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Thread: Cutting Edge Technology in the news

  1. #21
    Senior Member noot's Avatar
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    Robin Hood or just plain criminal activity? You decide
    there's a third choice: petulant children.
    "Toon, with an attitude like that I'm surprised you're not in jail". Brother Dankk

  2. #22
    Lead Moderator calikid's Avatar
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    Got rocket science you want to calculate? How cool would it be to run your calcs on a supercomputer?

    Amazon takes supercomputing to the cloud

    by Dave Rosenberg

    You may not need to use the 42nd fastest supercomputer on Earth, but if you want to, you can for just $1,279 per hour.

    As reported by Wired, Amazon Web Services latest salvo into the computing on demand landscape is a platform known as the Elastic Cloud Computer, which at $1279 per hour, or $11 million a year if run full time, is probably on par in comparison to the time, effort and expense of procuring the same level of compute power in your own data center.

    Amazon's virtual super computer is capable of running 240 trillion calculations per second, or 240 teraflops on 17,000 cores. While undoubtedly impressive, this pales in comparison to Fujitsu's K Computer, which hit 10 petaflops in November 2011, equating to 10 quadrillion calculations a second.

    Admittedly there is a big difference, but I'm pretty sure that K Computer wasn't also running much of the tech world's infrastructure, nor was K Computer also selling books and every other retail item on the planet at the same time.

    Story Continues
    The aim of an argument or discussion should not be victory, but
    progress. -- Joseph Joubert
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  3. #23
    Lead Moderator calikid's Avatar
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    WEP, WPA, WPA2, WPS, will our wireless networks EVERY be secure?

    Wi-Fi 'protected set-up' not so protected after all
    by Marguerite Reardon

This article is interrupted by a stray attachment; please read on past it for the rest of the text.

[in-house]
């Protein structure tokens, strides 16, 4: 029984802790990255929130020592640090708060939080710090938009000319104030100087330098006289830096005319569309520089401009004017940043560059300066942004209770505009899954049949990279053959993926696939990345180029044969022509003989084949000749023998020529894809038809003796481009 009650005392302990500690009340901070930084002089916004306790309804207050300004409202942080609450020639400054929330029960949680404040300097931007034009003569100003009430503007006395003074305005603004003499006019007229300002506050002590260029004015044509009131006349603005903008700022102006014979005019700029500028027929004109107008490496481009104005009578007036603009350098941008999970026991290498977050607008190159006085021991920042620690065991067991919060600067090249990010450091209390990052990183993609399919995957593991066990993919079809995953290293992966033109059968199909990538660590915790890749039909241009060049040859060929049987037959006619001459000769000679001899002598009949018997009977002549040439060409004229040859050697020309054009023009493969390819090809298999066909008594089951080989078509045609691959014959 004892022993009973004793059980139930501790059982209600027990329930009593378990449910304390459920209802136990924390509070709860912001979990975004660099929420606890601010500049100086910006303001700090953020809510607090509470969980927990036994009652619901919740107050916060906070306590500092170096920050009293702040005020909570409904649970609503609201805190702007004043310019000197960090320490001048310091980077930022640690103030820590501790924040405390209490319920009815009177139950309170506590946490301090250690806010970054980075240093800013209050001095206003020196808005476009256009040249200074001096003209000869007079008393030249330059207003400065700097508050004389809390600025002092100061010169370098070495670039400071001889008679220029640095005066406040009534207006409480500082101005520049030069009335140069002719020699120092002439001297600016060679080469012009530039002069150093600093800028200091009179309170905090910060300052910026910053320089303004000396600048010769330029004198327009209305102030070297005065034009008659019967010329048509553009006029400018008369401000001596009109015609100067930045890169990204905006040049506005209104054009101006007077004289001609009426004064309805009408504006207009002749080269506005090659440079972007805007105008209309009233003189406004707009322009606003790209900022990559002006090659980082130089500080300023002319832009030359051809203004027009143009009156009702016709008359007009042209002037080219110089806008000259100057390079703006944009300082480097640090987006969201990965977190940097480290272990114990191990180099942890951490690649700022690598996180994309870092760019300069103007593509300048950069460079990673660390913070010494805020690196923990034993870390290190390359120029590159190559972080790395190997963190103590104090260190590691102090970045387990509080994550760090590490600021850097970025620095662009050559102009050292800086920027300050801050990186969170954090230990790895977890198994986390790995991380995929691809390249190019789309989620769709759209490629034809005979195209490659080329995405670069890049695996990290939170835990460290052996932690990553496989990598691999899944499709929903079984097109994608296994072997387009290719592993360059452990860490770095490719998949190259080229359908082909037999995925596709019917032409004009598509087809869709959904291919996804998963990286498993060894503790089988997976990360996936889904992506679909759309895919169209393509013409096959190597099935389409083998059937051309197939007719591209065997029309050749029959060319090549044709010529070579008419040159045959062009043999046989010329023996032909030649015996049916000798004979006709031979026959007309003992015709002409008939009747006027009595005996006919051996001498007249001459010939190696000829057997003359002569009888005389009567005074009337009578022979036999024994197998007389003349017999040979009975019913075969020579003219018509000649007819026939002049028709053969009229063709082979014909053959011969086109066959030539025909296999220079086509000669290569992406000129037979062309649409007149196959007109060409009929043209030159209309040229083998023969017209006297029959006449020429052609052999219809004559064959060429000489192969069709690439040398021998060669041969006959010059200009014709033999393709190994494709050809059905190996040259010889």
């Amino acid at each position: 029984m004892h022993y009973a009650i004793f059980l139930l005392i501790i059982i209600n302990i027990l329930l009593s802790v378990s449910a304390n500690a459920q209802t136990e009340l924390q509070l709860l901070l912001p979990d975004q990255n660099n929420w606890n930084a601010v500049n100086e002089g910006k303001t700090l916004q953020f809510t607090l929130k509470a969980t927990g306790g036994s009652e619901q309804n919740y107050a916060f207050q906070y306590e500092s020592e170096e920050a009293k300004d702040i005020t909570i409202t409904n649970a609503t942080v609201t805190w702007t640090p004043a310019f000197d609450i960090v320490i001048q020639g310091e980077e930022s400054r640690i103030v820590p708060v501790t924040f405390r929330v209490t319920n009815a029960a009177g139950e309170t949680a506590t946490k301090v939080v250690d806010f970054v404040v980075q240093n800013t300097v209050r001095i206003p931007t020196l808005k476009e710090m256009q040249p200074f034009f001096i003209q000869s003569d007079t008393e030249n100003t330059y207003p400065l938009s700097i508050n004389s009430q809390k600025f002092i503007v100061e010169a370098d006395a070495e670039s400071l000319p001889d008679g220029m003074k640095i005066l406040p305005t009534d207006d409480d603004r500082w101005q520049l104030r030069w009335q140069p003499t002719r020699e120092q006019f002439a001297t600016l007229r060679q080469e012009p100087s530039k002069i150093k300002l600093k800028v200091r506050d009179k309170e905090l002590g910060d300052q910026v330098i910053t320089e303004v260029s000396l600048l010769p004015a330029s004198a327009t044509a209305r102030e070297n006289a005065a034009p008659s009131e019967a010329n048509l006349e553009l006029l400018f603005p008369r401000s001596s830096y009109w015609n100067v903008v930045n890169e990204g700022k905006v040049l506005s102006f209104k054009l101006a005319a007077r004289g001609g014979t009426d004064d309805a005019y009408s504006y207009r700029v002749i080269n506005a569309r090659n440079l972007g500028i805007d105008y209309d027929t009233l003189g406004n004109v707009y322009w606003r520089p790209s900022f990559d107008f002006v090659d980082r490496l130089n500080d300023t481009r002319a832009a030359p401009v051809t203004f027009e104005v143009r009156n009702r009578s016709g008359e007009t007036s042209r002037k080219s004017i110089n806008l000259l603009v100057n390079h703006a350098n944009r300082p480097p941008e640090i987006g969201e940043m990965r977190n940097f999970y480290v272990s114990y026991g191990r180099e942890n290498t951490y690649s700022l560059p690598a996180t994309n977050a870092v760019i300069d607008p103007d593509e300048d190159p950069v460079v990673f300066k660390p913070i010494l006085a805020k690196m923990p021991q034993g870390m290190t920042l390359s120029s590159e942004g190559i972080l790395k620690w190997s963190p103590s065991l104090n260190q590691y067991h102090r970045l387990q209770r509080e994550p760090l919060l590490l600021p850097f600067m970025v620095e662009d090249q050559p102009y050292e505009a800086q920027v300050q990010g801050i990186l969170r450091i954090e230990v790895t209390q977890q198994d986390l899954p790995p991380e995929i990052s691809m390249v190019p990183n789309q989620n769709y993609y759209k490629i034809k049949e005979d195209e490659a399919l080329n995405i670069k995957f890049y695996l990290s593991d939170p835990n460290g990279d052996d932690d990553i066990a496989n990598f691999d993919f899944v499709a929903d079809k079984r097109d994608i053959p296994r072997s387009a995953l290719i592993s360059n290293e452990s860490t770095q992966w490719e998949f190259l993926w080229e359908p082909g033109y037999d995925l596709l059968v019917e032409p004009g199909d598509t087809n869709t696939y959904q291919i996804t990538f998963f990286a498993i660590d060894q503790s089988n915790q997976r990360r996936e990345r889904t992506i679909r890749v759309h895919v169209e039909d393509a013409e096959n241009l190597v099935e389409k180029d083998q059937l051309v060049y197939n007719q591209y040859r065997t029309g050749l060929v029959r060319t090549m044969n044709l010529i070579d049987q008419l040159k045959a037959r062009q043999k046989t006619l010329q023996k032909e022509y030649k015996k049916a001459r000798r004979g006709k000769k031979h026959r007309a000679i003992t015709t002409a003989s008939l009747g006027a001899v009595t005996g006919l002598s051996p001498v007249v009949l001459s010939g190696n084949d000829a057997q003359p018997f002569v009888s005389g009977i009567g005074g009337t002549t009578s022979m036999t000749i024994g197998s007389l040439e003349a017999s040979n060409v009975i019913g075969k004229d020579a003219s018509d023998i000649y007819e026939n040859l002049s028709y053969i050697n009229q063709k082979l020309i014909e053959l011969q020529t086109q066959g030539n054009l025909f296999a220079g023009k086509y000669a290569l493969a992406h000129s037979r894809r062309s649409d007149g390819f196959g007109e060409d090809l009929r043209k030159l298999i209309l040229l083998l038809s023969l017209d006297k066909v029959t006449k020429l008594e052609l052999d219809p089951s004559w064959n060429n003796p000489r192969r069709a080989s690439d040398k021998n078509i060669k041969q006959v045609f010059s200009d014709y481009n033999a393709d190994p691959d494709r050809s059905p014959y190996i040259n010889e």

The U.S. Computer Emergency Readiness Team warned this week of a security flaw in a popular tool intended to make it easier to add additional devices to a secure Wi-Fi network.

    On Tuesday, the organization, known as US-CERT, cited findings from security researcher Stefan Viehbock, who uncovered the security hole in the so-called Wi-Fi Protected Set-up, or WPS, protocol, which is often bundled into Wi-Fi routers. The WPS protocol is designed to allow unskilled home users to set up secure networks using WPA encryption without much hassle. Users are then able to type in a shortened PIN instead of a long pass-phrase when adding a new device to the secure network.

    That method, however, also makes it much easier for hackers to break into a secure Wi-Fi network, US-CERT says. The security threat could affect millions of consumers, since the WPS protocol is enabled on most Wi-Fi routers sold today.

    "A few weeks ago I decided to take a look at the Wi-Fi Protected Setup (WPS) technology," Viehbock said in a blog post. "I noticed a few really bad design decisions which enable an efficient brute force attack, thus effectively breaking the security of pretty much all WPS-enabled Wi-Fi routers. As all of the more recent router models come with WPS enabled by default, this affects millions of devices worldwide."

    The basic problem is that the security of the 8-digit PIN falls dramatically with more attempts to key in the password. When an attempt fails, the hacker can figure out if the first four digits of the code are correct. From there it can then narrow down the possibilities on the remaining digits until the code is cracked. Viehbock said a hacker can get into a secure Wi-Fi hotspot in about two-hours using this method to exploit a vulnerability.

    Here's how US-CERT describes the flaw:
    Story Continues
    The aim of an argument or discussion should not be victory, but
    progress. -- Joseph Joubert
    Attachment 1008

  4. #24
    Lead Moderator calikid's Avatar
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    Who owns your Twitter Account?
    The answer may surprise you.
    The "melding" of your personal and professional life on line may blur the lines when it comes to ownership.